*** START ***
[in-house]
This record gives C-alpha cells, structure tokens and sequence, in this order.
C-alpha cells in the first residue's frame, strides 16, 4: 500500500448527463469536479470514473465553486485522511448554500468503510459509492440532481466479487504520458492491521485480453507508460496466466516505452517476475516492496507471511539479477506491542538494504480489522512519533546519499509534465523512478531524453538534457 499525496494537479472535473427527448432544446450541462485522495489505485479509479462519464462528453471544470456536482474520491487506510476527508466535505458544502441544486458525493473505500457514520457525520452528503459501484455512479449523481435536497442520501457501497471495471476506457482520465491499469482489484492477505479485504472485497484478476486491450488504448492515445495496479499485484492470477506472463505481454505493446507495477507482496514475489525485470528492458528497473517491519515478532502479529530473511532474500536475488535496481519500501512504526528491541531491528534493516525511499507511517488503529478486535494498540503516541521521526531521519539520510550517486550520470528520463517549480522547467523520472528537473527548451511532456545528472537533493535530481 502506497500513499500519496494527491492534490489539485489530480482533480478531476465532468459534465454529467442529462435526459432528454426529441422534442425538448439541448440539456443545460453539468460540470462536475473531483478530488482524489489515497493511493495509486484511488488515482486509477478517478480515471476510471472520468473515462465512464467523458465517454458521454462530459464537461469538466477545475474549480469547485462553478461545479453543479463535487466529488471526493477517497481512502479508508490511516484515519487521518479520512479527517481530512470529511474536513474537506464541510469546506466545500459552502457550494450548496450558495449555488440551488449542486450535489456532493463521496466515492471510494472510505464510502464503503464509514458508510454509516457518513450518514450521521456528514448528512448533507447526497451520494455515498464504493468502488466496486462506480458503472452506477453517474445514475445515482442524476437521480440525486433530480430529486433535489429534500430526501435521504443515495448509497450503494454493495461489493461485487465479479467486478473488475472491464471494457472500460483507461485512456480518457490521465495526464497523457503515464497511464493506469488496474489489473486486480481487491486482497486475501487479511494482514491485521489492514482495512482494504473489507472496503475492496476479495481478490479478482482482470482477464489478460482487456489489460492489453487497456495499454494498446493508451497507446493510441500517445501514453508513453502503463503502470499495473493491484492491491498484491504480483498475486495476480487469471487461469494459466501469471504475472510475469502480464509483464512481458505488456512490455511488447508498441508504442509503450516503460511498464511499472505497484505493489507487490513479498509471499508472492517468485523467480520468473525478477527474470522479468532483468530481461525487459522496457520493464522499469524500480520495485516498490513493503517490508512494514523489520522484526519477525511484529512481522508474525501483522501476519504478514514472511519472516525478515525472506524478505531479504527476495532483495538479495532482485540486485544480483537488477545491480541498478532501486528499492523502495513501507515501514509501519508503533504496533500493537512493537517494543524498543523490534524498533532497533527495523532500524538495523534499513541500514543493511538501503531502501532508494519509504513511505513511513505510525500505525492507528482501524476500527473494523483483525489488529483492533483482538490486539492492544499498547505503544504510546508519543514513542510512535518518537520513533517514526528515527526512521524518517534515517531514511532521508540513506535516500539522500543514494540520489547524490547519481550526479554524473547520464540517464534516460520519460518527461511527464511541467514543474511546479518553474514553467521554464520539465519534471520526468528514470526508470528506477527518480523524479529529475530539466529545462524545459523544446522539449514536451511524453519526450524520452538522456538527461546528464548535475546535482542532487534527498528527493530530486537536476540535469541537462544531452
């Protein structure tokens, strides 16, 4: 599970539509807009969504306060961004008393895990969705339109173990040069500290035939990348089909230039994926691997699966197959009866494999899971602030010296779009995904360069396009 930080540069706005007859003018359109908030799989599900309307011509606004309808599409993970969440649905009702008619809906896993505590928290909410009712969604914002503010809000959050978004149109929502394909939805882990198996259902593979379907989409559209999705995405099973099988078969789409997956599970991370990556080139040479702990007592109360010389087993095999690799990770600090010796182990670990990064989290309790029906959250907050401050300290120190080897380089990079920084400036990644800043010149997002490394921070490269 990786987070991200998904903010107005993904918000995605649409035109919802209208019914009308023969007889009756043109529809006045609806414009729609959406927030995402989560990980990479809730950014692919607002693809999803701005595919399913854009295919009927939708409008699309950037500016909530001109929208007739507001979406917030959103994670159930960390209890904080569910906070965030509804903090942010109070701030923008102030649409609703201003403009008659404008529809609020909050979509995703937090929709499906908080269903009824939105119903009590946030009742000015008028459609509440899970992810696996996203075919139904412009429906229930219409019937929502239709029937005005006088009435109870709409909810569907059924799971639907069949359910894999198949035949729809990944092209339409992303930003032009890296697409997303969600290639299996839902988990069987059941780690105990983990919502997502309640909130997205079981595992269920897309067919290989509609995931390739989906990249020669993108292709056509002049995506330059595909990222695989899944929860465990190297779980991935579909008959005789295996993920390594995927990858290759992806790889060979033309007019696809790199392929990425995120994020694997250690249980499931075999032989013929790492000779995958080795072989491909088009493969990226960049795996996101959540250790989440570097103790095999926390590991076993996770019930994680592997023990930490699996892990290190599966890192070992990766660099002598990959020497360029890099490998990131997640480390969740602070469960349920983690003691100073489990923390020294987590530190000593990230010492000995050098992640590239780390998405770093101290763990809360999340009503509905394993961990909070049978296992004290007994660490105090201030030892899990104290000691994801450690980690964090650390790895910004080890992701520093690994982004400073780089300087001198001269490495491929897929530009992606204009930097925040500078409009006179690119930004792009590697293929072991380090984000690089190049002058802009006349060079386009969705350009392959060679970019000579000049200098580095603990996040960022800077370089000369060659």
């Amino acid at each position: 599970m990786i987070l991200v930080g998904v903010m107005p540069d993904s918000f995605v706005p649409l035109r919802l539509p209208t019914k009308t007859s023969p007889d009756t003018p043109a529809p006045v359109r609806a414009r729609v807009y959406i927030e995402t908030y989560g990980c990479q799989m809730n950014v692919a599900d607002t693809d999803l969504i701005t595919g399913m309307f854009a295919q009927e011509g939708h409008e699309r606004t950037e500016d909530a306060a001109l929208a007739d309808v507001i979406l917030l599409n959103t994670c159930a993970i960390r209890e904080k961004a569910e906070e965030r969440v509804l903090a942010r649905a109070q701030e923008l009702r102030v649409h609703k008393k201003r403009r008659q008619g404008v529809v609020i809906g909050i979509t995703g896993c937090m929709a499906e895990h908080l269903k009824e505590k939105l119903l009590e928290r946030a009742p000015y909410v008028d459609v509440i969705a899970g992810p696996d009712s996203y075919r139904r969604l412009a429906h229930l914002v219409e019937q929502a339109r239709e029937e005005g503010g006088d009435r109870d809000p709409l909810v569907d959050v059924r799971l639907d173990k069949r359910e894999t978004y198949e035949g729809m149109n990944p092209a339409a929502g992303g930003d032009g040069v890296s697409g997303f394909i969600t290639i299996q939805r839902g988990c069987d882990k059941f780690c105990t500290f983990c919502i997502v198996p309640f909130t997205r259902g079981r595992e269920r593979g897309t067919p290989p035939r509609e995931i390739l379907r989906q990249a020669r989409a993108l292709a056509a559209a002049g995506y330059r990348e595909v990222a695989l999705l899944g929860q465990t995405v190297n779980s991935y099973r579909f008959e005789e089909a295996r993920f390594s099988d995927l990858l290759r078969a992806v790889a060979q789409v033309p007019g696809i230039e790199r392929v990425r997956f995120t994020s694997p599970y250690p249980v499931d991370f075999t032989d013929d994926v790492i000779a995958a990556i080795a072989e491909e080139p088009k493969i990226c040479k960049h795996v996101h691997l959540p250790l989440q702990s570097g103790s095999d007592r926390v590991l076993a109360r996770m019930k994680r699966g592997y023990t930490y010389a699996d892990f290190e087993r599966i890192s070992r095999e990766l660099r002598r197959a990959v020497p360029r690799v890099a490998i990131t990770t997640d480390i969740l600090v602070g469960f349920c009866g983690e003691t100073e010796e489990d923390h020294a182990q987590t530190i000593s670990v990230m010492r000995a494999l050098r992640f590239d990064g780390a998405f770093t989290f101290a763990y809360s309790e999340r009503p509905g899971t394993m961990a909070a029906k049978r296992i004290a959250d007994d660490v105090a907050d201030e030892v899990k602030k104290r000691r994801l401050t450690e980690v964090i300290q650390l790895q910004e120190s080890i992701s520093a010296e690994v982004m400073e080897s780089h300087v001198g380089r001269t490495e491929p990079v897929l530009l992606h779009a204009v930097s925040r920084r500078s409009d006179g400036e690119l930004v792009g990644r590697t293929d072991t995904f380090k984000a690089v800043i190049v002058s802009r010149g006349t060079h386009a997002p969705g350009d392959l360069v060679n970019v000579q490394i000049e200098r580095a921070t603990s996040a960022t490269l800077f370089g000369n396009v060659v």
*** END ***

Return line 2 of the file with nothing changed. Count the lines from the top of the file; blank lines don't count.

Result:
This record gives C-alpha cells, structure tokens and sequence, in this order.